BMW K bikes (Bricks)

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1Back to top Go down    Clutch cables on Tue Feb 13, 2018 1:54 pm

Rabidchiwawa007

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Hi all,

I have a huge issue with clutch cables breaking. They last maybe a few months tops, and then it's another $80 for a new cable. They break at the lever side and they break the exact same way every time, half of the cable snaps off from the barrel connection. Does anyone else experience this, and is there anything I can do about it? I've looked for hours in the past for a different / better way to route the clutch cable and I can't find one.

Thanks!


__________________________________________________
1968 BSA Lightning
1991 BMW K100RS 16v with K1100LT fairing
    

2Back to top Go down    Re: Clutch cables on Tue Feb 13, 2018 2:20 pm

chris846

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This takes me back..
I had this problem years ago when I first had the k100. I found that the barrel was slipping sideways in the lever, and this meant that when the lever was pulled, the cable was out of line with the slot in the lever. The action of pulling the lever caused the cable to kink slightly just where it joined the barrel - as you pulled the lever it centred itself and so none of this was noticeable in use.

I ended up drilling and tapping the lever and fastening a M3 washer so's it retained the barrel. Problem completely solved.

Twenty-odd years later that particular clutch lever and its little washer are long gone. I've never had the same problem since, so I'd guess the levers were modified just a touch somewhere along the way. Or maybe there was a bad early batch? (Original bike was a very early '84)



Last edited by chris846 on Tue Feb 13, 2018 2:22 pm; edited 1 time in total (Reason for editing : 'It's' (possessive) doesn't have an apostrophe - ARE YOU LISTENING COMPUTER?)

    

3Back to top Go down    Re: Clutch cables on Tue Feb 13, 2018 2:35 pm

chris846

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OMG, look what I found!

Me and this clutch lever go WAAAAY back!




In fact you can see where I first chamfered the side of the slot to try and centre the cable without kinking it.

    

4Back to top Go down    Re: Clutch cables on Tue Feb 13, 2018 3:11 pm

MartinW

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Worn lever is more than likely the problem. I have never replaced any of my cables on my 25 year old Brick. However against BMW policy I do lubricate them annually with a PTFE product called Triflow. Sold in bicycle shops for their cables. Don't ever lubricate with WD40 or it's like as they can cause The Teflon liner to break down. I also lubricate the levers and the barrel with spray lithium grease. The lower clutch arm is subject to road scum and water which can cause it to bind. The addition of a grease nipple is an easy modification, and the occasional application of a grease gun will push out all the crap and allow the arm to pivot easier reducing the strain on the cable and your hand.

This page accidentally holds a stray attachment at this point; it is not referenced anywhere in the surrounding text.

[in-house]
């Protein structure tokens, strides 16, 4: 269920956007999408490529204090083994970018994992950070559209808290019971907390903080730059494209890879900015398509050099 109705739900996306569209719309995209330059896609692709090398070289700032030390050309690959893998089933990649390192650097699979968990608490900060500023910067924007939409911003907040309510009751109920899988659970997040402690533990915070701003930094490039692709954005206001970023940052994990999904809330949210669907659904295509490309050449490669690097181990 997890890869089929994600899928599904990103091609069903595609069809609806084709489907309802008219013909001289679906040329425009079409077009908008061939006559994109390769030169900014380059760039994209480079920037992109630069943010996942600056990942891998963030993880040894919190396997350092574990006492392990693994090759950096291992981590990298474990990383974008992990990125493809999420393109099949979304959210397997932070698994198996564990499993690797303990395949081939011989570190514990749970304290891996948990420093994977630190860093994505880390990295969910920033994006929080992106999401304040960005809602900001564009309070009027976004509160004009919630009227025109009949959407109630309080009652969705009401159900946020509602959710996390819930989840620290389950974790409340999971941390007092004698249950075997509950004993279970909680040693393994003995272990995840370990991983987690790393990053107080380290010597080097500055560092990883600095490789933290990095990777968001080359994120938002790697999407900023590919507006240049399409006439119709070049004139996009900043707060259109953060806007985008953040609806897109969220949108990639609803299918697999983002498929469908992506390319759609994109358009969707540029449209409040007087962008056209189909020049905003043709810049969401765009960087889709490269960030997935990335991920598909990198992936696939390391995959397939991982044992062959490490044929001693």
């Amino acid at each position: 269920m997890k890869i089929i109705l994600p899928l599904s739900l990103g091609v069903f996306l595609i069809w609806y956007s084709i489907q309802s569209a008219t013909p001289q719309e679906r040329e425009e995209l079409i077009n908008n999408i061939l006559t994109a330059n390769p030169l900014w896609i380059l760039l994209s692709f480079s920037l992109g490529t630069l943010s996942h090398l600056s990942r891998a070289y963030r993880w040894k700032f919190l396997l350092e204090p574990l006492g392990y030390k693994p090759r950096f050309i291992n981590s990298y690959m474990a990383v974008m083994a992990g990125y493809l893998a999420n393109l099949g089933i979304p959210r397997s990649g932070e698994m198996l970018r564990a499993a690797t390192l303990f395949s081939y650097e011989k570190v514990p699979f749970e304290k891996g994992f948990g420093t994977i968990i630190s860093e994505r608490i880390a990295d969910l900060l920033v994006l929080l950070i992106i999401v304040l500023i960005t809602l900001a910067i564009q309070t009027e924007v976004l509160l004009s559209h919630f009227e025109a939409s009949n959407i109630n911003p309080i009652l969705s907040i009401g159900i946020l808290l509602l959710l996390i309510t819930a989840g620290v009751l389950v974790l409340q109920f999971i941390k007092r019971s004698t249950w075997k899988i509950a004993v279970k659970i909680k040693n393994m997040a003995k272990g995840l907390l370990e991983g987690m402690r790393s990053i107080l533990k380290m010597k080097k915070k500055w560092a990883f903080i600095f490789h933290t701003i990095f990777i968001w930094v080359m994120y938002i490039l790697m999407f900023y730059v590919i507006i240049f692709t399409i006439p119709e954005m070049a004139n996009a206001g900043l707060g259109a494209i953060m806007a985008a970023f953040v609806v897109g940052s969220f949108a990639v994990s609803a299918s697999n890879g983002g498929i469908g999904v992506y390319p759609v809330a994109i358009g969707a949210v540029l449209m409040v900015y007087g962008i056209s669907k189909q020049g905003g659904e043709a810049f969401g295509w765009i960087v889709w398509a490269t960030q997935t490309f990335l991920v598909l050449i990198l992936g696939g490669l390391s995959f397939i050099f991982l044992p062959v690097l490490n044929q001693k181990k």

Regards Martin.

    

5Back to top Go down    Re: Clutch cables on Tue Feb 13, 2018 6:54 pm

92KK 84WW Olaf

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Wear in the lever at the nipple seat, took the lever out one day and replaced with a new one. Now the nipple gets lubed every week and a check to see it rotates in its slot as you pull the lever. If it doesn't rotate the cable gets pulled out.


__________________________________________________
1992 K100LT 0193214 Bertha Alaska Blue 101,000 miles
1984 K100RT 0022575 Brutus Baja Red bought 36,000 now 89,150 miles
1997 K1100LT 0188024 Wotan Mystic Red 58,645 now 84,600 miles
1983 K100RS 0011175 Fricka 29,000 miles Damn K Pox
    

6Back to top Go down    Broken clutch cables on Tue Feb 13, 2018 7:19 pm

redrockmania

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Cable breaks at the clutch lever end are not only a problem for K owners. My Husqvarna TE 610ie has the same problem. Solution is sorting out the alignment of the cable as it leaves the end of the outer sleeve but fitting a modified threaded adjuster and removing any sharp edges on the lever and lever bracket.
I second Tri-Flo lubricant - have used it since approx 1980. The lubricant effect lasts a considerable time. I have seen other teflon spray lubricants more recently for sale as well.
Also second modifying your lower clutch release lever by fitting a grease nipple. Only a few tools needed - Motobins used to sell grease nipple modified lower levers, but at a price. If you fit this mod it gives you an opportunity to inspect your lower clutch lever mechanism. Take care with the delicate rubber boot - easy to rip. Replace the needle roller bearings on the pivot pin if they feel gritty. I machined a stainless steel pivot pin to replace the standard one. The lower release mechanism is highly exposed to dirt and water so it should be a regular item to inspect.

    

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